November 30, 2011
The discovery of two more bodies in Turbat has moved representatives from across the region’s political spectrum to unify and call for an end to military operations and targeted killings.
Below is an article published by Business Recorder:
In a yet another case of suspected extra-judicial killings, two bodies were found dumped in the Aap Sar area of Turbat this week and identified as those of the Baloch Republican Party (BRP) central information secretary, Jalil Reki, who belonged to Quetta, and Baloch National Movement (BNM) activist Mohammad Yunus, a resident of Panjgur.
And once again, Baloch nationalists announced a three-day shutter-down strike in the restive province to protest the killings.
There have been so many cases of such killings over the past several months that it is difficult to keep a count of them.
Respected human rights groups, including the Human Rights Commission of Pakistan, have been pointing an accusatory finger at the agencies.
Ironically enough, bodies of the Baloch dissidents arrested by armed men have been appearing with greater frequency than before, ever since the Balochistan High Court started taking notice of 'enforced disappearances'.
Use of force in situations like the one prevailing in Balochistan has never helped achieve the desired results.
If anything, it reinforces a people's sense of victimhood, strengthening their resolve to fight on.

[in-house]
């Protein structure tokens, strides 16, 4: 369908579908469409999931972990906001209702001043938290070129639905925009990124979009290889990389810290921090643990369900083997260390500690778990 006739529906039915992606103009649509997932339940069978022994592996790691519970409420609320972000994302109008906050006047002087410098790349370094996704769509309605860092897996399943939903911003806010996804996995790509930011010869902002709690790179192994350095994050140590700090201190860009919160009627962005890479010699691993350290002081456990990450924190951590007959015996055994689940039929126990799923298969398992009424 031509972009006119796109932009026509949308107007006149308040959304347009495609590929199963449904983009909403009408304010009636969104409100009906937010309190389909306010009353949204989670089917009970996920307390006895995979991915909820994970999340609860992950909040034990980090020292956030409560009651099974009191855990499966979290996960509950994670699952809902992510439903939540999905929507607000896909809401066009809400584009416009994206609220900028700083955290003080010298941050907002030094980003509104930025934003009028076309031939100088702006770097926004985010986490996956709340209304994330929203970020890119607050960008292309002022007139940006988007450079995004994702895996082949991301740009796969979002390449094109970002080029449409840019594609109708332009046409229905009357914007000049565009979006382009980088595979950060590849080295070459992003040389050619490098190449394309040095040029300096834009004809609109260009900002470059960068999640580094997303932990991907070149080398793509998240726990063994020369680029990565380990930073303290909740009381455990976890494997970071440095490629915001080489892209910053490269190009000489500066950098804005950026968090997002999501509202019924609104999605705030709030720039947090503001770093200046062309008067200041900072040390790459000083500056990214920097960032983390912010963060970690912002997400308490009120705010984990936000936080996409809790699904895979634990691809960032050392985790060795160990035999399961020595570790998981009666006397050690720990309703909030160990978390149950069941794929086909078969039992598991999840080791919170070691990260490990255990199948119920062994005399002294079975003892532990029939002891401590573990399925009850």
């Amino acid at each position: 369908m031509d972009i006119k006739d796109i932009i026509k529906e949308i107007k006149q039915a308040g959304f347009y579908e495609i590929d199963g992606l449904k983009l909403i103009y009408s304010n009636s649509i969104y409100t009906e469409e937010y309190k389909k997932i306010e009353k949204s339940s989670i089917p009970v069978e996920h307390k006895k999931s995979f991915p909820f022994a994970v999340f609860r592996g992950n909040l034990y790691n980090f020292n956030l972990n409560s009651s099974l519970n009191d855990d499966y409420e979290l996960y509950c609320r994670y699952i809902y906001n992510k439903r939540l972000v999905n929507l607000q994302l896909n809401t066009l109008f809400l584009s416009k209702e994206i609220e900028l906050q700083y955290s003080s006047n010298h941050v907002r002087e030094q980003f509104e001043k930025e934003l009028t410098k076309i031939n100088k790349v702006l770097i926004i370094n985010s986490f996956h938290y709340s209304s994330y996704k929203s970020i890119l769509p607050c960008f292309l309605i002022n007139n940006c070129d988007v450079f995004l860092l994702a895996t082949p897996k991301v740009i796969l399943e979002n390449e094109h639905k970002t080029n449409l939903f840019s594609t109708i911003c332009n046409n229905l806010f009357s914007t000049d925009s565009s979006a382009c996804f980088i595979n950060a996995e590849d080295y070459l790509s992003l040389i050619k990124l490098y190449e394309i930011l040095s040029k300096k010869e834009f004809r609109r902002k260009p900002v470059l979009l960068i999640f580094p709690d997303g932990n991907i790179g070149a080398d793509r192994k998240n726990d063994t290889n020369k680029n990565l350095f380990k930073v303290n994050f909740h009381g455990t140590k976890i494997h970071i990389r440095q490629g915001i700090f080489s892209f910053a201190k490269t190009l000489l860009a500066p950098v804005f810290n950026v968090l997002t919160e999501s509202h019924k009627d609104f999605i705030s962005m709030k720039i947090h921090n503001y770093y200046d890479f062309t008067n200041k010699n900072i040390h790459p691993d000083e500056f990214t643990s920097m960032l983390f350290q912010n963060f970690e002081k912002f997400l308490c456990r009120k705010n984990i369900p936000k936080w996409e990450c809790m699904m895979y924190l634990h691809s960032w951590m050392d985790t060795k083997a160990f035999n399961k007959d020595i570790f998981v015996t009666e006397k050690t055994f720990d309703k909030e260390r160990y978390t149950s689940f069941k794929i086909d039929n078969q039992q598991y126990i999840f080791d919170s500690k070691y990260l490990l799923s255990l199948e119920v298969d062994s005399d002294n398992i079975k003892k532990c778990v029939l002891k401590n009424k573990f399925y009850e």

No wonder, Baloch leaders expressing anger and frustration with this policy represent all shades of the political spectrum, from extremists to pro-federation moderate parties and leaders, including the ruling Peoples Party's own appointed Governor, Chief Minister and the party's provincial chief.
For a month, PPP MNA, Syed Nasir Ali Shah, staged a sit-in in front of the Parliament House to protest his party's failure to stop targeted killings of political activists and members of the minority Shia Hazara community.
From time to time, other Baloch legislators in Parliament have also been trying to draw the government's attention to the fact that in many parts of the province flying the national flag or singing the anthem is no longer possible.
Reminiscent of a dark chapter of this country's own history, these things show how deep run the anti-federation feelings in Balochistan.
The present PPP-led government at the Centre has made some attempts, albeit feebly, to address old Baloch grievances, but it has done little to resolve the issues that now feed the insurgency.
The situation being what it is, Baloch demands are quite reasonable: end military operations, and give an account for all the 'missing' people.
The powers-that-be are in negotiations with the tribal areas-based violent extremists fighting the state.
There is no reason why the same policy cannot be adopted towards the Baloch insurgents/nationalists.
While trying to convince Nasir Ali Shah on Wednesday [23 November 2011] to end his sit-in, Prime Minister Gilani said: "targeted killing in the province is unacceptable." Of course, no civilised person can support such activity.
But words alone are not enough.
He must translate his words into action, and do all it takes to stop custodial killings, targeted murders of the Hazara community members, and also resolve other issues that deepen Baloch alienation from the federation.
A grand reconciliation plan is in order.
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